A Dangerous Software Bug Could Cause Boeing 787s To Lose Control In Mid Air

The Federal Aviation Administration (FAA) issued a warning about Boeing’s 787 Dreamliner, saying that a software glitch in the jets’ systems could suddenly shut all electrical power to the plane mid-flight, causing pilots to lose control.

“We are issuing this AD [Airworthiness Directive] to prevent loss of all AC electrical power, which could result in loss of control of the aeroplane,” said the FAA warning.

The glitch, which revealed itself in laboratory tests, involves the Dreamliners’ electrical generators falling into a failsafe mode every 248 days, or roughly eight months. After that many days of continuous power usage, all four of the plane’s main generator control units will fail simultaneously. If that happens during a flight or during a takeoff or landing, the results could be disastrous.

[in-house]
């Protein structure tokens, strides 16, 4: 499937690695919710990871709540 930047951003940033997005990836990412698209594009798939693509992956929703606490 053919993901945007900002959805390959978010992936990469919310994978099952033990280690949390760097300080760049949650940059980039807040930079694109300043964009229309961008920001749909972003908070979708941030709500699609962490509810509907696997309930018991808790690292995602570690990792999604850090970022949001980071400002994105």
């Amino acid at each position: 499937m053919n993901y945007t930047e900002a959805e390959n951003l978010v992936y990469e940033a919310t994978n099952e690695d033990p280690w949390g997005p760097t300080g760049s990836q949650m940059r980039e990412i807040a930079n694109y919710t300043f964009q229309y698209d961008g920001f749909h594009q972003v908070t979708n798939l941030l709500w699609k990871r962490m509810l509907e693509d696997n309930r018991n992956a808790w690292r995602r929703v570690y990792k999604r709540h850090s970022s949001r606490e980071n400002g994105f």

Fortunately, a temporary solution to the problem is simply to periodically shut down the power systems. According to Boeing’s records, all jets in the fleet have been powered off and turned back on as part of routine maintenance, so there is no imminent danger of a plane losing power. In the meantime, Boeing is working on a fix for the bug.

However, the warning is only the most recent blemish on the 787’s spotty record. A battery fire grounded the entire fleet in 2013, something the National Transportation Safety Board held both the FAA and Boeing responsible for. And in 2012, security experts discovered that a vulnerable chip in the fleet’s systems could be used to hack into the planes remotely.

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